Abstract

Efficient removal of the drilling fluid from tubulars, screens, and near-wellbore mineral surfaces is essential to the successful completion of wells. Cleaning and removal of the non-aqueous drilling fluid (NADF) from all of the well surfaces is not an easy task. Microemulsion fluids provide a highly-successful solution to this problem.

Carefully designed and customized microemulsion fluids have been used to remediate and increase well productivity and injectivity in wells located in the Gulf of Guinea. Due to their uniform wellbore cleanup, optimum results were achieved in open-hole horizontal and highly-deviated wells. The robust microemulsion fluid systems are capable of accommodating changes in temperature, density, and salinity. They restore the water-wettability of the rock and increase injectivity or productivity of the wells.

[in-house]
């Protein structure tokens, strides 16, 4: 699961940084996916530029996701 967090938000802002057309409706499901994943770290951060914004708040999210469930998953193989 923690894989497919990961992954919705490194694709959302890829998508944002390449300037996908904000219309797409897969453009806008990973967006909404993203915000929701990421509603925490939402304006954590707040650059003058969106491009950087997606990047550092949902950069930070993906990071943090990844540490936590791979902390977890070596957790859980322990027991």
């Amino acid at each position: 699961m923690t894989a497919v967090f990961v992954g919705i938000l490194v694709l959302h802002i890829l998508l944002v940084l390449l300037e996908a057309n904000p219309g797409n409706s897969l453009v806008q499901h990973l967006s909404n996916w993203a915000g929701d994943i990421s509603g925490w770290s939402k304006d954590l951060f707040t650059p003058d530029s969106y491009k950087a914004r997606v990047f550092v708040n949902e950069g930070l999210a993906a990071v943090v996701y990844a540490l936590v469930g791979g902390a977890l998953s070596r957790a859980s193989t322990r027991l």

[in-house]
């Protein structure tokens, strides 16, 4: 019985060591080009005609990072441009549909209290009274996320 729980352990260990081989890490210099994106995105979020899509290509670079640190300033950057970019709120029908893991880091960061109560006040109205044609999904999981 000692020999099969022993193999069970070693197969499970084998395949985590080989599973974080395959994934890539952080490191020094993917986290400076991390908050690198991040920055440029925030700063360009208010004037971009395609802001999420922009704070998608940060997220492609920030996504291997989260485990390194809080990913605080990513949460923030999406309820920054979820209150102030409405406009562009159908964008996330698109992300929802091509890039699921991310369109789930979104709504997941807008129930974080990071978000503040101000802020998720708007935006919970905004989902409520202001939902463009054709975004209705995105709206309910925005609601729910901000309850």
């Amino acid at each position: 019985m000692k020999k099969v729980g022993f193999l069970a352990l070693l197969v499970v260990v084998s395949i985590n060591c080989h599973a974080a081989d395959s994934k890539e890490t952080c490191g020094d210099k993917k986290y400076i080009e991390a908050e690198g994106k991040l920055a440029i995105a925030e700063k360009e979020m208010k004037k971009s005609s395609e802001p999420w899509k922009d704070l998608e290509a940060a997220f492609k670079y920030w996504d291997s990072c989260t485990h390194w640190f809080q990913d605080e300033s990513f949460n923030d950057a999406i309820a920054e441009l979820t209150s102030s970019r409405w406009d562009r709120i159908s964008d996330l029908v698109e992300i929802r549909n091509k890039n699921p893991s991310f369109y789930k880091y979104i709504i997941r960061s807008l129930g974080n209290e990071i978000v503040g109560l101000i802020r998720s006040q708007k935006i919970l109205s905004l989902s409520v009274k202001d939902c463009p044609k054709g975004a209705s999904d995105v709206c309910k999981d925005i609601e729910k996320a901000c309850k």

Some water injectors and oil producers from the Gulf of Guinea exhibited low injection or production rate. The purpose of pumping the treatment downhole was to improve injectivity by removing skin damage and screen blockage by using in-situ generated microemulsions, thus allowing efficient oil production from the formation or water injection at sustainable high-injection rates into the formation.

Field data shows that injectivity and productivity increased after treatment. In some cases, the downhole pressure decreased for the injectors. Cleanup and removal of the NADF from the Gulf of Guinea wells was beyond the capabilities of conventional treatments. Laboratory tests confirmed that the in-situ microemulsion treatment removes the damage and helps to achieve the desired and predicted injection and production rates. This paper presents field data, before and after the successful microemulsion fluid treatment, and describes various laboratory tests performed prior to the Gulf of Guinea field applications.

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